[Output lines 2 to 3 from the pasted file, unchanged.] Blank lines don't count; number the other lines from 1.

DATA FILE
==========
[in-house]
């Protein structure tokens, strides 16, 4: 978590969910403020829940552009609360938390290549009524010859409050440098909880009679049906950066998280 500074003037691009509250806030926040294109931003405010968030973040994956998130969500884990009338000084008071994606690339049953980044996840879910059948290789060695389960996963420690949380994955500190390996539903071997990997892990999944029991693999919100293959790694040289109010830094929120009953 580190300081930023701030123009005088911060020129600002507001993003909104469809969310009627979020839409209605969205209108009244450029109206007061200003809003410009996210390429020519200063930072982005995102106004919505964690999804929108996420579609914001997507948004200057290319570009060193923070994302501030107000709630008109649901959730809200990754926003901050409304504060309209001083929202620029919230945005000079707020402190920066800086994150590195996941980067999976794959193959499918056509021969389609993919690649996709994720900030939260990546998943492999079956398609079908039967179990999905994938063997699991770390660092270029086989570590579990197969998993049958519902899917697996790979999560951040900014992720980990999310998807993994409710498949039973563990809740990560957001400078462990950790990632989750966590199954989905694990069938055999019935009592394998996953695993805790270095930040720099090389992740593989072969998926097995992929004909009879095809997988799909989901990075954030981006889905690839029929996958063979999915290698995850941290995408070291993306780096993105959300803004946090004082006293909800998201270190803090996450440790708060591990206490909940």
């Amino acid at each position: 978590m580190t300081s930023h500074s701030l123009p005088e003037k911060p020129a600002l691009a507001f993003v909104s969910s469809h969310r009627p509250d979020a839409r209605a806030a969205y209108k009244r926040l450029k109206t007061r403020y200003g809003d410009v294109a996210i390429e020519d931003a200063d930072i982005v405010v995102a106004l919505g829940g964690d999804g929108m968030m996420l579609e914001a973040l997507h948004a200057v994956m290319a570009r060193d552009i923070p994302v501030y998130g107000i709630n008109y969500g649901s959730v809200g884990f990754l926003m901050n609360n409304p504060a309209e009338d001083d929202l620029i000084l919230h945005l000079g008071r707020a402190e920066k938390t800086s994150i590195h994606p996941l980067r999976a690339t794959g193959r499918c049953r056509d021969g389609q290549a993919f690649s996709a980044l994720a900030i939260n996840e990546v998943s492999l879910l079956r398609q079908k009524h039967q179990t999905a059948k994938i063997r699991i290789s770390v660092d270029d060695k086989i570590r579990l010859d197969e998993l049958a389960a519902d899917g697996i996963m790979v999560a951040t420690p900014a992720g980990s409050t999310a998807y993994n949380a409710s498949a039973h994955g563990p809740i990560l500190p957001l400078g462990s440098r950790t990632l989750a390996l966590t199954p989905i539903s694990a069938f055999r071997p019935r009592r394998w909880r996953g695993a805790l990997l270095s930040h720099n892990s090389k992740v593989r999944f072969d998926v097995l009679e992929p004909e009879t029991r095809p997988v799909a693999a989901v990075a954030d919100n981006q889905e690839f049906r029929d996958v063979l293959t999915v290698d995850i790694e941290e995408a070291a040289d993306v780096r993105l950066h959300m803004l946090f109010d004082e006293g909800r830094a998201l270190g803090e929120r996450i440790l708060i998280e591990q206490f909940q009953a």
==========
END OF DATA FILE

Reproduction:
């Protein structure tokens, strides 16, 4: 978590969910403020829940552009609360938390290549009524010859409050440098909880009679049906950066998280 500074003037691009509250806030926040294109931003405010968030973040994956998130969500884990009338000084008071994606690339049953980044996840879910059948290789060695389960996963420690949380994955500190390996539903071997990997892990999944029991693999919100293959790694040289109010830094929120009953 580190300081930023701030123009005088911060020129600002507001993003909104469809969310009627979020839409209605969205209108009244450029109206007061200003809003410009996210390429020519200063930072982005995102106004919505964690999804929108996420579609914001997507948004200057290319570009060193923070994302501030107000709630008109649901959730809200990754926003901050409304504060309209001083929202620029919230945005000079707020402190920066800086994150590195996941980067999976794959193959499918056509021969389609993919690649996709994720900030939260990546998943492999079956398609079908039967179990999905994938063997699991770390660092270029086989570590579990197969998993049958519902899917697996790979999560951040900014992720980990999310998807993994409710498949039973563990809740990560957001400078462990950790990632989750966590199954989905694990069938055999019935009592394998996953695993805790270095930040720099090389992740593989072969998926097995992929004909009879095809997988799909989901990075954030981006889905690839029929996958063979999915290698995850941290995408070291993306780096993105959300803004946090004082006293909800998201270190803090996450440790708060591990206490909940």
């Amino acid at each position: 978590m580190t300081s930023h500074s701030l123009p005088e003037k911060p020129a600002l691009a507001f993003v909104s969910s469809h969310r009627p509250d979020a839409r209605a806030a969205y209108k009244r926040l450029k109206t007061r403020y200003g809003d410009v294109a996210i390429e020519d931003a200063d930072i982005v405010v995102a106004l919505g829940g964690d999804g929108m968030m996420l579609e914001a973040l997507h948004a200057v994956m290319a570009r060193d552009i923070p994302v501030y998130g107000i709630n008109y969500g649901s959730v809200g884990f990754l926003m901050n609360n409304p504060a309209e009338d001083d929202l620029i000084l919230h945005l000079g008071r707020a402190e920066k938390t800086s994150i590195h994606p996941l980067r999976a690339t794959g193959r499918c049953r056509d021969g389609q290549a993919f690649s996709a980044l994720a900030i939260n996840e990546v998943s492999l879910l079956r398609q079908k009524h039967q179990t999905a059948k994938i063997r699991i290789s770390v660092d270029d060695k086989i570590r579990l010859d197969e998993l049958a389960a519902d899917g697996i996963m790979v999560a951040t420690p900014a992720g980990s409050t999310a998807y993994n949380a409710s498949a039973h994955g563990p809740i990560l500190p957001l400078g462990s440098r950790t990632l989750a390996l966590t199954p989905i539903s694990a069938f055999r071997p019935r009592r394998w909880r996953g695993a805790l990997l270095s930040h720099n892990s090389k992740v593989r999944f072969d998926v097995l009679e992929p004909e009879t029991r095809p997988v799909a693999a989901v990075a954030d919100n981006q889905e690839f049906r029929d996958v063979l293959t999915v290698d995850i790694e941290e995408a070291a040289d993306v780096r993105l950066h959300m803004l946090f109010d004082e006293g909800r830094a998201l270190g803090e929120r996450i440790l708060i998280e591990q206490f909940q009953a």